A ruined fortified circular stone enclosure with a gatehouse, curtain walls and rock cut ditch, with traces of simple buildings to the interior. The granite curtain wall is about 250 metres long and encloses an area roughly circular in shape. The walls are thickest on the landward (S) side - the other sides (N, E & W) being protected by natural steep cliffs some 60 metres high. The most substantial standing structure is the gatehouse, which was protected by a drawbridge and portcullis. There is a portcullis groove descending to passage level, and below the groove is a pit for a counterpoise type drawbridge. Flanking the gatehouse are two D-shaped towers (now reduced to about 2m high). The west tower has remains of two arrow slits at ground level. Between the gatehouse and the east tower is a ramp up to the former wall-walk. There are two other towers further around on the east and west sides, but beyond them the natural defences presumably made flanking towers uneccesary. In front of the gatehouse is a broad ditch cut through the solid rock, originally crossed by the drawbridge. Archaeological excavations of the ditch revealed 12 carved corbels from the gatehouse (now on display at La Hougue Bie Museum). Inside the walls can be traced the foundations of groups of modest structures. (State of Jersey HER)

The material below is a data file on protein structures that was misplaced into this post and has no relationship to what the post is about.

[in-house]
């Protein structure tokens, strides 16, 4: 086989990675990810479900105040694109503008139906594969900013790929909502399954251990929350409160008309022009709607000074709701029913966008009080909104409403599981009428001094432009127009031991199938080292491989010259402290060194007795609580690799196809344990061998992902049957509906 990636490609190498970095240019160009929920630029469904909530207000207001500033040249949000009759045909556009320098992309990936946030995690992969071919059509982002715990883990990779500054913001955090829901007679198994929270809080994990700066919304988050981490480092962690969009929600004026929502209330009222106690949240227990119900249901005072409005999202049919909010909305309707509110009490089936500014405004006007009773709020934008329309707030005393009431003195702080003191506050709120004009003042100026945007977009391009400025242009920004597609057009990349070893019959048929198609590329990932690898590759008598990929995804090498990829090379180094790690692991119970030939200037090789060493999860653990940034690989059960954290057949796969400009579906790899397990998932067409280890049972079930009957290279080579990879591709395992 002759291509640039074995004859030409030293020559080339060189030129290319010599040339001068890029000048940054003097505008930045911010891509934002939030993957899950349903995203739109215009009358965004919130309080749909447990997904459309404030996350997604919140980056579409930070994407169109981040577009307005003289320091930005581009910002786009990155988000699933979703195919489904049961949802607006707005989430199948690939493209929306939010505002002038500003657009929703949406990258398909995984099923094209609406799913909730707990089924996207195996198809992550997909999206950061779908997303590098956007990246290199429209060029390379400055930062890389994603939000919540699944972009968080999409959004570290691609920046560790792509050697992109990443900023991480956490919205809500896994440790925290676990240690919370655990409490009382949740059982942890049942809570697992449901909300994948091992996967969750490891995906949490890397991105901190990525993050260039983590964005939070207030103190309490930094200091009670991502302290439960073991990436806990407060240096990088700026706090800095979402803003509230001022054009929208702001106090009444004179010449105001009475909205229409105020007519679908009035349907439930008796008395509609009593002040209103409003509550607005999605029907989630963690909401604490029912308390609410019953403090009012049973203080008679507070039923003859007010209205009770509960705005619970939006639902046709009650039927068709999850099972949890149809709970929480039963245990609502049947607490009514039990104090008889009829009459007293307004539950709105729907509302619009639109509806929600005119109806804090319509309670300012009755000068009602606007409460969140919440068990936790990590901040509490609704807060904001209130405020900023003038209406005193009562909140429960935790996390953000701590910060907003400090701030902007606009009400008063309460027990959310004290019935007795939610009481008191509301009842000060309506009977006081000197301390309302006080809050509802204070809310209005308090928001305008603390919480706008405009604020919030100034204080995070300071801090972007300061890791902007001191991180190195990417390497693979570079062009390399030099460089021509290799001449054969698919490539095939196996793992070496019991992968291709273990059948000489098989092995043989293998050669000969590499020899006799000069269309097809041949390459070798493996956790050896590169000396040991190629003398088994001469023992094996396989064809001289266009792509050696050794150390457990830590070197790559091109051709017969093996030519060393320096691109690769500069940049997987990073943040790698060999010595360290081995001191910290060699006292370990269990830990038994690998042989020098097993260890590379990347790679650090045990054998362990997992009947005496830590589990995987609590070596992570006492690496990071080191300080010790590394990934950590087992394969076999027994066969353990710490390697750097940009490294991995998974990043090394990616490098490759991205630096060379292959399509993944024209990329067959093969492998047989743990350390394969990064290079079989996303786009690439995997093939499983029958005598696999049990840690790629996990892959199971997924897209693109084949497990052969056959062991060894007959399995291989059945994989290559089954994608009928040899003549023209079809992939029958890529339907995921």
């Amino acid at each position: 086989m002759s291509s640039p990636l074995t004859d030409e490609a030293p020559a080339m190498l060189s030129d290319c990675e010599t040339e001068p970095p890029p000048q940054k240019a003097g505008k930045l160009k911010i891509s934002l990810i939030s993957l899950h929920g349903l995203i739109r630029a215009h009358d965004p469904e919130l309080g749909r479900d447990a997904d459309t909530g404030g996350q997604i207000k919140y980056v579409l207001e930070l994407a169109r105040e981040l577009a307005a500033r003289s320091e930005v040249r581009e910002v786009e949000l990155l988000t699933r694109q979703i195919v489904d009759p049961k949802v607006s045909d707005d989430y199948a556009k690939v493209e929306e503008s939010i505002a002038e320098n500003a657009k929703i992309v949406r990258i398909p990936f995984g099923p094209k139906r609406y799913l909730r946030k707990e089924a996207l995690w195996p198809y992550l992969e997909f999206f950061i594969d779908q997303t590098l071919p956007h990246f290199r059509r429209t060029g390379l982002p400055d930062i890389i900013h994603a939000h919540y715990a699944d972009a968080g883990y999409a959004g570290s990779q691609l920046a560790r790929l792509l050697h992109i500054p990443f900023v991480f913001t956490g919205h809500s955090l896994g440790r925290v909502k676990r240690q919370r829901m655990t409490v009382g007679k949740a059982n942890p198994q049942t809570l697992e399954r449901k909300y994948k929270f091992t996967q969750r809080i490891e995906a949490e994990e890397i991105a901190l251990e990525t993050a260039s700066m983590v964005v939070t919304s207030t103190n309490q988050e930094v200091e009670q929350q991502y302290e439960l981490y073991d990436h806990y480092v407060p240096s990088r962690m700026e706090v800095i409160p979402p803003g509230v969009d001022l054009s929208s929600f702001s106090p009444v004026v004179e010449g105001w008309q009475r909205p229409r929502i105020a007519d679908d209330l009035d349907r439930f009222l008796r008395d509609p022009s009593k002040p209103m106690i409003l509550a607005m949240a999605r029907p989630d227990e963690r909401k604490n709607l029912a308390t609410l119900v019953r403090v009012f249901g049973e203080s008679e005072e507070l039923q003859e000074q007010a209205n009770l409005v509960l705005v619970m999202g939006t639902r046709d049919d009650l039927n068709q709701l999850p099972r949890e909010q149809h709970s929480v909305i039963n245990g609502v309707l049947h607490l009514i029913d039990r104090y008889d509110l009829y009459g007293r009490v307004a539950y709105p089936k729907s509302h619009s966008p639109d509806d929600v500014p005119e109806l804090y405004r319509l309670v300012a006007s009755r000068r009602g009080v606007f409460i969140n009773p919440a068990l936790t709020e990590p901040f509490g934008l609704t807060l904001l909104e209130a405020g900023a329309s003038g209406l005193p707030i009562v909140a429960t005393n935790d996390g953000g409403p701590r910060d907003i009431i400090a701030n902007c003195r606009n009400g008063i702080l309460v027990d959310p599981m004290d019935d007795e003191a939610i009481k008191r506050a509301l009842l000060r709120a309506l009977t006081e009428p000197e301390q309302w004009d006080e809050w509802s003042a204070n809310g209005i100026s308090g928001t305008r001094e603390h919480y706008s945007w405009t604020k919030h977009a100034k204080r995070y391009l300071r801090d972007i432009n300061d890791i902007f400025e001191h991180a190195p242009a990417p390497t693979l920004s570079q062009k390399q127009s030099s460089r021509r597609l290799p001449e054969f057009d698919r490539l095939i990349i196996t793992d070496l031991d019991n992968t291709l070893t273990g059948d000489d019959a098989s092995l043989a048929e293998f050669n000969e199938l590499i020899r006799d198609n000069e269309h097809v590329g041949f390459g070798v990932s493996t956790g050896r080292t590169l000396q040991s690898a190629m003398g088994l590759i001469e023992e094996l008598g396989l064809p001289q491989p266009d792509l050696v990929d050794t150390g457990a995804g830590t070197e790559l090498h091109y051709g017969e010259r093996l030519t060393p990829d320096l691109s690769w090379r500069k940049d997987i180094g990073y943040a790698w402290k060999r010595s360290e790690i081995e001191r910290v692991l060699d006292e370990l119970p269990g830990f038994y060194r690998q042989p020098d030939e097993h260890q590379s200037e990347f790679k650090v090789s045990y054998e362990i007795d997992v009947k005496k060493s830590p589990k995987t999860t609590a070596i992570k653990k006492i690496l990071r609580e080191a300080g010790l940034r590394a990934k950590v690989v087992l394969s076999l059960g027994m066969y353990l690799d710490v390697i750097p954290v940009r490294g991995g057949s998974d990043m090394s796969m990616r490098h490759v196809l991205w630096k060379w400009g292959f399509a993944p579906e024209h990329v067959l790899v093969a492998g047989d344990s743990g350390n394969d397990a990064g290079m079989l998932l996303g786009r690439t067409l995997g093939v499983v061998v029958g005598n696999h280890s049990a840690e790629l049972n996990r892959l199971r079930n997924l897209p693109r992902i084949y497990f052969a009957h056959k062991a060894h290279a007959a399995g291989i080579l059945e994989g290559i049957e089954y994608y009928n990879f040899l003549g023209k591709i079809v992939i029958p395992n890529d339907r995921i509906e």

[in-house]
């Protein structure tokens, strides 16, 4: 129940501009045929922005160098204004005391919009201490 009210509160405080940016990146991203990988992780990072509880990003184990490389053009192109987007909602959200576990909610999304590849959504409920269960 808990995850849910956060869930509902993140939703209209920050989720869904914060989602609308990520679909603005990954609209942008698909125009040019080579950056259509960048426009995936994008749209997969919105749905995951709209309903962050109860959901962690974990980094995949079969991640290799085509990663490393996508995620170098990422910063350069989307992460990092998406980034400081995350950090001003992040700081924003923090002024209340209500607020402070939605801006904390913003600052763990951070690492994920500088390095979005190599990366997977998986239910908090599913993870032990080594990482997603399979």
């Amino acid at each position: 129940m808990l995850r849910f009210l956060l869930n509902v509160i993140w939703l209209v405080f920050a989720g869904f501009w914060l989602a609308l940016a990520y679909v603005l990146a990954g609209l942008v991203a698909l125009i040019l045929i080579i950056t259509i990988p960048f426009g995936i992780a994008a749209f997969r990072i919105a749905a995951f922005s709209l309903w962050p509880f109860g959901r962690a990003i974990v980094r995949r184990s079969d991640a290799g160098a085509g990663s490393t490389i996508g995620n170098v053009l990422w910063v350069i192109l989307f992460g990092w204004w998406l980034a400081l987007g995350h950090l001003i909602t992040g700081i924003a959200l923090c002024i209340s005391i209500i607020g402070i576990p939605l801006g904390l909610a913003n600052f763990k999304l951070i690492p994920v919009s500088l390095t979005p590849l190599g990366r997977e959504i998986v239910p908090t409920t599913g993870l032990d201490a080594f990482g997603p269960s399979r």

This site is a scheduled monument protected by law

Not Listed

Historic England (PastScape) Defra or Monument number(s)
County Historic Environment Record
OS Map Grid Reference
Latitude49.2576217651367
Longitude-2.24660992622375
Eastings0
Northings0
HyperLink HyperLink HyperLink
Copyright Wayne Barr and licensed for reuse under this Creative Commons license.
Copyright Wayne Barr and licensed for reuse under this Creative Commons license.
Copyright Wayne Barr and licensed for reuse under this Creative Commons license.

Most of the sites or buildings recorded in this web site are NOT open to the public and permission to visit a site must always be sought from the landowner or tenant.

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Books

  • Salter, Mike, 2001, Castles and Old Churches of the Channel Islands (Malvern; Folly Publications) p. 42-3
  • King, D.J.C., 1983, Castellarium Anglicanum (London: Kraus) Vol. 2 p. 543

Antiquarian

  • Toulmin-Smith, Lucy (ed), 1909, The itinerary of John Leland in or about the years 1535-1543 (London: Bell and Sons) Vol. 4 p. 187 online copy

Journals

  • Clark, Kate, 2008, Valuing the Heritage of the Channel Islands (Kate Clark Associates for Jersey Heritage) online copy

Guide Books

  • Jersey